By 2020, Audi wants to be the leading premium manufacturer of electric vehicles with annual sales reaching six figures. One of the vehicles that will lead the electrified charge is the range-extended A1 e-tron. This is the second-generation range extender that operates in both series and parallel hybrid modes — the gasoline engine is used to charge the battery and drive the car.
The A1 e-tron features two electric motors, a 1.5-litre three-cylinder turbocharged gasoline engine and a 17.4-kilowatt/hour lithium-ion battery. The petrol engine produces 127 horsepower and 147 pound-feet of torque, while the main electric motor chips in with 113 hp and 184 lb-ft of torque. The second electric motor, which is rated at 67 hp and 155 lb-ft, is normally used to start the engine and act as a generator to recharge the battery. However, if the driver goes to wide-open throttle, it joins the main electric motor in powering the A1. With all three sources giving their all (the so-called boost mode), the A1 e-tron puts a net system output of 175 hp at the driver’s disposal.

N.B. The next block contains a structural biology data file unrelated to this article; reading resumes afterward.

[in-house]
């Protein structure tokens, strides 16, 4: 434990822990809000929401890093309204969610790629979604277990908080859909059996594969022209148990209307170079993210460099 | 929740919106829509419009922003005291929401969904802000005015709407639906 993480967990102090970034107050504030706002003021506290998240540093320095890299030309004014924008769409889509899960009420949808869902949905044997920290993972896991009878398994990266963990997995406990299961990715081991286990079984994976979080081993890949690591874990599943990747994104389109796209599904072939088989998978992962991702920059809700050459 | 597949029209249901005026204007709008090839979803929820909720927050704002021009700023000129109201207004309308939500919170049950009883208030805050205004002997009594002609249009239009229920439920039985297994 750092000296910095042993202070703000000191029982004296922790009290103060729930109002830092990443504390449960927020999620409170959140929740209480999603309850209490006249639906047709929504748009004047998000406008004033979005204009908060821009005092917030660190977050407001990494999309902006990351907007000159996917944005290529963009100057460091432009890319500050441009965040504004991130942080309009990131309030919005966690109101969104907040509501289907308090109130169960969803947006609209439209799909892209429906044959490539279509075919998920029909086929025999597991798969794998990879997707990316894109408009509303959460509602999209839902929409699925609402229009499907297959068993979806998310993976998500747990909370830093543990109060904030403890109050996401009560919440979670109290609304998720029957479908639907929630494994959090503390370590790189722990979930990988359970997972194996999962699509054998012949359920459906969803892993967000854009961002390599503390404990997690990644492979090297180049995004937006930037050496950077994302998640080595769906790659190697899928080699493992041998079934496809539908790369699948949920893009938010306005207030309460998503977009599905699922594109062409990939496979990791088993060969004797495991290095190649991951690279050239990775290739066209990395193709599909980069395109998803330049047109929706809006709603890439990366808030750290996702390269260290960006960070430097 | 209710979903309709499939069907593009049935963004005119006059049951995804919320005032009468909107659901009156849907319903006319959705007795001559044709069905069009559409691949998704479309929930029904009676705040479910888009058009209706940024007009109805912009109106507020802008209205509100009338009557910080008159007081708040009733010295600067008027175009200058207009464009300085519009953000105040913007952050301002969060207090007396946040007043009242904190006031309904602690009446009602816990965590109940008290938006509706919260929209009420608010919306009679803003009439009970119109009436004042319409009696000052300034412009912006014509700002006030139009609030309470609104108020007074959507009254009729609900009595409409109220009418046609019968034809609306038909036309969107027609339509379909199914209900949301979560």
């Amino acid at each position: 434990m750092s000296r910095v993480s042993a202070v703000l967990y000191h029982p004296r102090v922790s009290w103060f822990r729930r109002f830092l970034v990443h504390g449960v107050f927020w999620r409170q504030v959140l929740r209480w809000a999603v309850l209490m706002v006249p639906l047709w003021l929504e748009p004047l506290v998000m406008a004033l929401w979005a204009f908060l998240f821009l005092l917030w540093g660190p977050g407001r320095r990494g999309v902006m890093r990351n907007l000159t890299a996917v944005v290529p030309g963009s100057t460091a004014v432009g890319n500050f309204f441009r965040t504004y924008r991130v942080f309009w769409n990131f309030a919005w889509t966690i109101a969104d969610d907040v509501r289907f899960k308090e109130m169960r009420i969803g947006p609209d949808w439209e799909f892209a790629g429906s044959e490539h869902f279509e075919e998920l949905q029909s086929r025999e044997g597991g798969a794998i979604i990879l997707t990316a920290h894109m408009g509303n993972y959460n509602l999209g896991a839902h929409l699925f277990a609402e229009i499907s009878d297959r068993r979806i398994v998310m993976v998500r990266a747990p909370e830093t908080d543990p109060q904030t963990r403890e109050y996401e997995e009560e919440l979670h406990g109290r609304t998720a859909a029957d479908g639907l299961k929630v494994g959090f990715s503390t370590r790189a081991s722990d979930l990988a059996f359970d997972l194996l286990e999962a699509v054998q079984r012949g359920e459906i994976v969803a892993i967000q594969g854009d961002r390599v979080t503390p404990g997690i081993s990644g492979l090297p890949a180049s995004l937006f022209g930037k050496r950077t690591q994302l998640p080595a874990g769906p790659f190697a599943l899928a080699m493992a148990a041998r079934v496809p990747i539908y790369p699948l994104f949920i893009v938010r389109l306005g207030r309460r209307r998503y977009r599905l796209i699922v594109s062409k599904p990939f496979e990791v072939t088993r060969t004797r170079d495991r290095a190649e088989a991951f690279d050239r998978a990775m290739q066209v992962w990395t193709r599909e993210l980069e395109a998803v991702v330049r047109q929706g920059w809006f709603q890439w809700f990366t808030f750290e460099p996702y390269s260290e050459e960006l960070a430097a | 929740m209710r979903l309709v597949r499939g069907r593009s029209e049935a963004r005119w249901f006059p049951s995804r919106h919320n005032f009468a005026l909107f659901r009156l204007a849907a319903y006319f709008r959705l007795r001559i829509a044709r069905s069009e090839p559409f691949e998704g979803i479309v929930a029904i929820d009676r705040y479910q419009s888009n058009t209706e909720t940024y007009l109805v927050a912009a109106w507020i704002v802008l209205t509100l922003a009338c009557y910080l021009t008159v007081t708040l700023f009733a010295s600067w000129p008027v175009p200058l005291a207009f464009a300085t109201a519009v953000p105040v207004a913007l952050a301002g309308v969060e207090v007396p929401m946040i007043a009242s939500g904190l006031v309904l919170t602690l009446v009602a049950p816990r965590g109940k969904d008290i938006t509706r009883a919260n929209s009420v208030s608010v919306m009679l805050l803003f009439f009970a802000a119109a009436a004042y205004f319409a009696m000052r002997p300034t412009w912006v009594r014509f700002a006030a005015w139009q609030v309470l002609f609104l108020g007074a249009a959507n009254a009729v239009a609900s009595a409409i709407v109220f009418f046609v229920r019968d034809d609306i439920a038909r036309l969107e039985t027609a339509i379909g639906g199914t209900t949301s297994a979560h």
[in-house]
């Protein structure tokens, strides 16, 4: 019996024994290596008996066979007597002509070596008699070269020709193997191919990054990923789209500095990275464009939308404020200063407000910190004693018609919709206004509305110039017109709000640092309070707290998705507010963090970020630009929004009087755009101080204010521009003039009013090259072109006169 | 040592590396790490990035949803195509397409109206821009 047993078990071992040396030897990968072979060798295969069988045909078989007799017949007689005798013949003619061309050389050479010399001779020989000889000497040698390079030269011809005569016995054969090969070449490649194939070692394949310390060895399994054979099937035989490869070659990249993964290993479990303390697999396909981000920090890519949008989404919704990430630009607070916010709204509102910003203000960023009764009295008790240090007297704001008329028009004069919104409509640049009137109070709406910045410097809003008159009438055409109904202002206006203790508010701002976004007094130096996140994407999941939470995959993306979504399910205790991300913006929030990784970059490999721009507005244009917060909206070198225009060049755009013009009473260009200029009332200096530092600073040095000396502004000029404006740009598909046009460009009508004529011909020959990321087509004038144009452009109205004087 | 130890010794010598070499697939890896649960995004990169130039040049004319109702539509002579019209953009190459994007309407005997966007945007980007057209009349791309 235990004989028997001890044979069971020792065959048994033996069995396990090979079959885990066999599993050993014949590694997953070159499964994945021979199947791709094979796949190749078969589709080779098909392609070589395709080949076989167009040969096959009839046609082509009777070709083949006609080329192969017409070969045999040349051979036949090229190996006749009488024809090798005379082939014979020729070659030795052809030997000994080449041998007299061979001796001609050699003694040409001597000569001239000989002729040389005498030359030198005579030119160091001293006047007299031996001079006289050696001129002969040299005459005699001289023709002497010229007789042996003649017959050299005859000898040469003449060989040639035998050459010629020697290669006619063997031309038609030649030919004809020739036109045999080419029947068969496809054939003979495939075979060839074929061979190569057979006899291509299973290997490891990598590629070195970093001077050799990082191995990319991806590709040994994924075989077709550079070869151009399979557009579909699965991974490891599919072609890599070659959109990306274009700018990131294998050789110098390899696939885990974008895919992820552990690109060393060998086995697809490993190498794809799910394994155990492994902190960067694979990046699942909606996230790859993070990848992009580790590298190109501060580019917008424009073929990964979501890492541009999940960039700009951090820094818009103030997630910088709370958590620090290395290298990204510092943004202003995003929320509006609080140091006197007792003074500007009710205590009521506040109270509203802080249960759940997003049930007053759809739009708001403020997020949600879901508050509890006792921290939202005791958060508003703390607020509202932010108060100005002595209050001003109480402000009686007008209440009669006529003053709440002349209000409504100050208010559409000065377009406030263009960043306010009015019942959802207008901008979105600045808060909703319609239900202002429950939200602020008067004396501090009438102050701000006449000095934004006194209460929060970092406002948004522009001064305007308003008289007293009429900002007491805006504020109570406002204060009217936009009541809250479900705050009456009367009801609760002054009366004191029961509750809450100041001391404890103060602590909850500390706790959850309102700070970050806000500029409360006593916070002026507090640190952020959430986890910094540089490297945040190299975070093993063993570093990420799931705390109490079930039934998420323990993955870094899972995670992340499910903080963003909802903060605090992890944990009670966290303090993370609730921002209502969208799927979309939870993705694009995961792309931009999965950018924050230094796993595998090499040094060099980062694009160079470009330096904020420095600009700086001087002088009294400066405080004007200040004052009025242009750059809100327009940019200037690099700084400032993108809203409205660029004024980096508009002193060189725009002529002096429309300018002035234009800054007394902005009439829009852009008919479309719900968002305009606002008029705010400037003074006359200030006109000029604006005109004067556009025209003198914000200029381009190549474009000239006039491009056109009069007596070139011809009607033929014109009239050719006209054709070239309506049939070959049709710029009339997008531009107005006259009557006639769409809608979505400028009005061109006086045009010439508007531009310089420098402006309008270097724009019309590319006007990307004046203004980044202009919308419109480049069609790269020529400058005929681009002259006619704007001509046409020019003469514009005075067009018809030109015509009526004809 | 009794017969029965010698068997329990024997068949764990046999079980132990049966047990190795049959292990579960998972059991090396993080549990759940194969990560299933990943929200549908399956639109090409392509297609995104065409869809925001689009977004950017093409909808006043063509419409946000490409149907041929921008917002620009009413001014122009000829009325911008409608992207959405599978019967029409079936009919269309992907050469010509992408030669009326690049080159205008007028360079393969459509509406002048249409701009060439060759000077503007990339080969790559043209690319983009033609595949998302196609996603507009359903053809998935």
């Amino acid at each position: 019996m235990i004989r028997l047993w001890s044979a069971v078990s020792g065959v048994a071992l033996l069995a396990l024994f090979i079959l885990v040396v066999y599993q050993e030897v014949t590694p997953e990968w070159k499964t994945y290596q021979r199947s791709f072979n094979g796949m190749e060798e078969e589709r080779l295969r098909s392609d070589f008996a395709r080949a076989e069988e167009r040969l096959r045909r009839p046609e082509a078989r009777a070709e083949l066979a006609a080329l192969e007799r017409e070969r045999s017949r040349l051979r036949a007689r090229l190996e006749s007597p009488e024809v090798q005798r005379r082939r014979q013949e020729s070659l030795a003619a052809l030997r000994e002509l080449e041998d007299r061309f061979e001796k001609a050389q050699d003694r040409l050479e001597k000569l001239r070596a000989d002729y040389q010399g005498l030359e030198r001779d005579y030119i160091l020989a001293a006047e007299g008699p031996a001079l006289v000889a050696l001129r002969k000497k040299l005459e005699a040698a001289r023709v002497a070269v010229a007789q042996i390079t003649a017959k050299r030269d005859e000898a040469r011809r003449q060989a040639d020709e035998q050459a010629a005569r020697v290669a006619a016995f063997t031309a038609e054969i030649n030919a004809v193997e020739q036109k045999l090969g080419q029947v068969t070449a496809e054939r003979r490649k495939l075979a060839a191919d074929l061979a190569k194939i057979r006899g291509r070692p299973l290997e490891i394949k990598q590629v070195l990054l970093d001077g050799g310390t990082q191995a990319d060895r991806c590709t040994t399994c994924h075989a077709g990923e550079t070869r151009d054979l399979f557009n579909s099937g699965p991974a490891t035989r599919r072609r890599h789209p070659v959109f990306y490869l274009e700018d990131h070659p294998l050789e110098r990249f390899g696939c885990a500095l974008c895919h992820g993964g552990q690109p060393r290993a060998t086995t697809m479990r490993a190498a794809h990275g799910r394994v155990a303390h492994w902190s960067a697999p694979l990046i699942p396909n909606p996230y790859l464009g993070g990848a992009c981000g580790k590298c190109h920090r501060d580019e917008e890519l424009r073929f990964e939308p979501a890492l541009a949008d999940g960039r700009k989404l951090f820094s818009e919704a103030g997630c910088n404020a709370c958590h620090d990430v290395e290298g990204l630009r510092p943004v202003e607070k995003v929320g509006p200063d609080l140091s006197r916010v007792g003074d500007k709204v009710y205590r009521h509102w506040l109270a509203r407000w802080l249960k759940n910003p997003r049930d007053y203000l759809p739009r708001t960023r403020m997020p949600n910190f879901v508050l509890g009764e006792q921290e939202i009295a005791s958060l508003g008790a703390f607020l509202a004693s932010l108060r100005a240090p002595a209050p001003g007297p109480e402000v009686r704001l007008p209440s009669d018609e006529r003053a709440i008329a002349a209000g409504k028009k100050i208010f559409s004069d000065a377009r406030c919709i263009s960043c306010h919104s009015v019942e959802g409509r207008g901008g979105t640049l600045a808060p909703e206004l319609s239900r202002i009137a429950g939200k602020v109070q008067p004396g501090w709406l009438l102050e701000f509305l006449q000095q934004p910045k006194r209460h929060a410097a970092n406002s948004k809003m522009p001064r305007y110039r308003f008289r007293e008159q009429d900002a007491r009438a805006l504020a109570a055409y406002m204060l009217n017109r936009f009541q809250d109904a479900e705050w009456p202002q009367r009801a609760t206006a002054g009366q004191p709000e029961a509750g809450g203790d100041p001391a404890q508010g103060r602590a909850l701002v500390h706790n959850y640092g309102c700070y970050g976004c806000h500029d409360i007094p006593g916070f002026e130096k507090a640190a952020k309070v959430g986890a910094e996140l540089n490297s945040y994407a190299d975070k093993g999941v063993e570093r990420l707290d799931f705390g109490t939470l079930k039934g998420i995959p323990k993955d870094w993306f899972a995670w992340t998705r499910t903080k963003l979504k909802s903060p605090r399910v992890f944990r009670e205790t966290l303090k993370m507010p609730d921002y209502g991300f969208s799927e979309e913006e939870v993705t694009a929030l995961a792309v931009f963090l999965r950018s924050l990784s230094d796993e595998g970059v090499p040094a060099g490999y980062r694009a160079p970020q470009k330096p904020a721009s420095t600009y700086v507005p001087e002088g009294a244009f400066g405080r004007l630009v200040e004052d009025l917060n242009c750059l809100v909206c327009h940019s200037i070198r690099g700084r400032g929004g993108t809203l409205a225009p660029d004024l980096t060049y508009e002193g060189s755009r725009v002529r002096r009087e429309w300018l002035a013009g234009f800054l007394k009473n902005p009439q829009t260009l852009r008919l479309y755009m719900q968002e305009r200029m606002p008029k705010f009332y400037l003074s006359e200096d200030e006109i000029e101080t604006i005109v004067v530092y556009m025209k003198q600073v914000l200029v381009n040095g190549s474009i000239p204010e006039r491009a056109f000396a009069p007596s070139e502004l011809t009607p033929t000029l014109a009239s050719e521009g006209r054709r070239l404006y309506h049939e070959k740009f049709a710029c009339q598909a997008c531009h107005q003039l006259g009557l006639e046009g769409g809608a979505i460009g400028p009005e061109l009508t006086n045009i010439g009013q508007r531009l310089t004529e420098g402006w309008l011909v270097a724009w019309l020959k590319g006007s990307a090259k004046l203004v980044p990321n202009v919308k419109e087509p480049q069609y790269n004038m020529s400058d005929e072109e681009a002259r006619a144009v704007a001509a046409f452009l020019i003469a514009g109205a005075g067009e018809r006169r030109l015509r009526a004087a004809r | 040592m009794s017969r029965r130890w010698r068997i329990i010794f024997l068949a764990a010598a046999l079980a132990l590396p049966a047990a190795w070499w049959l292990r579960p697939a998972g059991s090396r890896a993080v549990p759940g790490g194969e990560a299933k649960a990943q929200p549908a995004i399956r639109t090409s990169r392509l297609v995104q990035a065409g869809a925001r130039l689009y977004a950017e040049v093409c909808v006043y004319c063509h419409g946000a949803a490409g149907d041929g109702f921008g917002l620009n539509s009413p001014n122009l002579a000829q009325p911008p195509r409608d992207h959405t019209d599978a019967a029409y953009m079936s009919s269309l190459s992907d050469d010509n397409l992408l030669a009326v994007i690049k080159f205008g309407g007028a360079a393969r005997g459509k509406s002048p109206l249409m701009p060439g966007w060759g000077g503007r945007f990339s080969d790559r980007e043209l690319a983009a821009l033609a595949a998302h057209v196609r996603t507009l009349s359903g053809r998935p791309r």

Where the A1 differs from many hybrids is that it uses a single-speed transmission — the lone gear is roughly the same ratio as sixth gear in Audi’s twin-clutch gearbox. As such, the engine only drives the A1 at speeds above 55 kilometres an hour. The reality is that this does not affect the way the car drives at all — the main electric motor begins to twist out its peak torque the instant it begins to turn. In the lightweight A1, this brings a spirited launch off the line and a run to 100 km/h of less than nine seconds.
The driving range is remarkably good. The A1 e-tron can travel on electricity alone for up to 90 km. Beyond that, the extended-range portion provided by the gasoline engine delivers a total driving distance of 600 km. In the end, the A1 e-tron consumes just one litre of gasoline for every 100 km it is driven!